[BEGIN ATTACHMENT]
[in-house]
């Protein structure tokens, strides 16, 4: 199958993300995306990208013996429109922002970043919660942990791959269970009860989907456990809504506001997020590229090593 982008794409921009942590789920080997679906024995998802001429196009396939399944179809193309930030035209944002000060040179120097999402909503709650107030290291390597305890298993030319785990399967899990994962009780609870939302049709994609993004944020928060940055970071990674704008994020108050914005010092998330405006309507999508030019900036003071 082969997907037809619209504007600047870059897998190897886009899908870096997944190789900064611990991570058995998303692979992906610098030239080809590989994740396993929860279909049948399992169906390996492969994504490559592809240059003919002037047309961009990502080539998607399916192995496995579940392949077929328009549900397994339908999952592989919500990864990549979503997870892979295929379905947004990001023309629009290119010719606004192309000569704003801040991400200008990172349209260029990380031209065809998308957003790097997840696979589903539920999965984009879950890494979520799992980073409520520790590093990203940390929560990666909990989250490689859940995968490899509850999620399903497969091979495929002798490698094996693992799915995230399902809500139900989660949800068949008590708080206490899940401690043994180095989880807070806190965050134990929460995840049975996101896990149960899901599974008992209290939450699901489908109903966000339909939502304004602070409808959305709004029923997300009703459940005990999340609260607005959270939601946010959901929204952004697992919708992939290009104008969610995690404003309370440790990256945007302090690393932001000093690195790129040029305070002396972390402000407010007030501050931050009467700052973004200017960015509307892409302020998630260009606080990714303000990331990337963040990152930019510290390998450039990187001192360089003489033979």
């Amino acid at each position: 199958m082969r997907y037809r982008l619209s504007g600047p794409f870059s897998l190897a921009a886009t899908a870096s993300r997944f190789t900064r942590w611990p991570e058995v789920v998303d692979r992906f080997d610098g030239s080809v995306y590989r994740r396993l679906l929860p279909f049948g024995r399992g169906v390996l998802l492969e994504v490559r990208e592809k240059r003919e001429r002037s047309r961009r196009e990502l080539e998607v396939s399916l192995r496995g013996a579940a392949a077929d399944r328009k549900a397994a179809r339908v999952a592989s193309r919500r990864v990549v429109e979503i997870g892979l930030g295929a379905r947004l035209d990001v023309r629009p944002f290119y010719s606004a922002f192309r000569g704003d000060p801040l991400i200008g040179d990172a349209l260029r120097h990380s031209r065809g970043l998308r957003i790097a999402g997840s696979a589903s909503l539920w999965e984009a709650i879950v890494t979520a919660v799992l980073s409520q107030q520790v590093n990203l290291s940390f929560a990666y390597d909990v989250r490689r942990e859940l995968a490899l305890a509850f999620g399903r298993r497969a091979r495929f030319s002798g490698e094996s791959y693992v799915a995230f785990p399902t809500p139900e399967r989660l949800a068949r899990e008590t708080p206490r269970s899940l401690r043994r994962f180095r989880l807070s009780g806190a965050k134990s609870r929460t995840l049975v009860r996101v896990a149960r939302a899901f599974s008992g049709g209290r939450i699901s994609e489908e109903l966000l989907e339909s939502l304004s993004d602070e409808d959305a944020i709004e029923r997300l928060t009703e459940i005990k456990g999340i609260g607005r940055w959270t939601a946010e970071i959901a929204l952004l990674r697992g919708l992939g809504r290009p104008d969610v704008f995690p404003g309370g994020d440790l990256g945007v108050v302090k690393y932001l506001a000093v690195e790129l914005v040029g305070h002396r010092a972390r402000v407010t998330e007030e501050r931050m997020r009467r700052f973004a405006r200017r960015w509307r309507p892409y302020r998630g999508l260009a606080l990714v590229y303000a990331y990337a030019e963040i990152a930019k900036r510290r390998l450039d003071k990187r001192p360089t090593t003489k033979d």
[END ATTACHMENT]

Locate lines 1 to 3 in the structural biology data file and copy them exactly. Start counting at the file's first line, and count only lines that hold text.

[in-house]
């Protein structure tokens, strides 16, 4: 199958993300995306990208013996429109922002970043919660942990791959269970009860989907456990809504506001997020590229090593 982008794409921009942590789920080997679906024995998802001429196009396939399944179809193309930030035209944002000060040179120097999402909503709650107030290291390597305890298993030319785990399967899990994962009780609870939302049709994609993004944020928060940055970071990674704008994020108050914005010092998330405006309507999508030019900036003071 082969997907037809619209504007600047870059897998190897886009899908870096997944190789900064611990991570058995998303692979992906610098030239080809590989994740396993929860279909049948399992169906390996492969994504490559592809240059003919002037047309961009990502080539998607399916192995496995579940392949077929328009549900397994339908999952592989919500990864990549979503997870892979295929379905947004990001023309629009290119010719606004192309000569704003801040991400200008990172349209260029990380031209065809998308957003790097997840696979589903539920999965984009879950890494979520799992980073409520520790590093990203940390929560990666909990989250490689859940995968490899509850999620399903497969091979495929002798490698094996693992799915995230399902809500139900989660949800068949008590708080206490899940401690043994180095989880807070806190965050134990929460995840049975996101896990149960899901599974008992209290939450699901489908109903966000339909939502304004602070409808959305709004029923997300009703459940005990999340609260607005959270939601946010959901929204952004697992919708992939290009104008969610995690404003309370440790990256945007302090690393932001000093690195790129040029305070002396972390402000407010007030501050931050009467700052973004200017960015509307892409302020998630260009606080990714303000990331990337963040990152930019510290390998450039990187001192360089003489033979």
């Amino acid at each position: 199958m082969r997907y037809r982008l619209s504007g600047p794409f870059s897998l190897a921009a886009t899908a870096s993300r997944f190789t900064r942590w611990p991570e058995v789920v998303d692979r992906f080997d610098g030239s080809v995306y590989r994740r396993l679906l929860p279909f049948g024995r399992g169906v390996l998802l492969e994504v490559r990208e592809k240059r003919e001429r002037s047309r961009r196009e990502l080539e998607v396939s399916l192995r496995g013996a579940a392949a077929d399944r328009k549900a397994a179809r339908v999952a592989s193309r919500r990864v990549v429109e979503i997870g892979l930030g295929a379905r947004l035209d990001v023309r629009p944002f290119y010719s606004a922002f192309r000569g704003d000060p801040l991400i200008g040179d990172a349209l260029r120097h990380s031209r065809g970043l998308r957003i790097a999402g997840s696979a589903s909503l539920w999965e984009a709650i879950v890494t979520a919660v799992l980073s409520q107030q520790v590093n990203l290291s940390f929560a990666y390597d909990v989250r490689r942990e859940l995968a490899l305890a509850f999620g399903r298993r497969a091979r495929f030319s002798g490698e094996s791959y693992v799915a995230f785990p399902t809500p139900e399967r989660l949800a068949r899990e008590t708080p206490r269970s899940l401690r043994r994962f180095r989880l807070s009780g806190a965050k134990s609870r929460t995840l049975v009860r996101v896990a149960r939302a899901f599974s008992g049709g209290r939450i699901s994609e489908e109903l966000l989907e339909s939502l304004s993004d602070e409808d959305a944020i709004e029923r997300l928060t009703e459940i005990k456990g999340i609260g607005r940055w959270t939601a946010e970071i959901a929204l952004l990674r697992g919708l992939g809504r290009p104008d969610v704008f995690p404003g309370g994020d440790l990256g945007v108050v302090k690393y932001l506001a000093v690195e790129l914005v040029g305070h002396r010092a972390r402000v407010t998330e007030e501050r931050m997020r009467r700052f973004a405006r200017r960015w509307r309507p892409y302020r998630g999508l260009a606080l990714v590229y303000a990331y990337a030019e963040i990152a930019k900036r510290r390998l450039d003071k990187r001192p360089t090593t003489k033979d």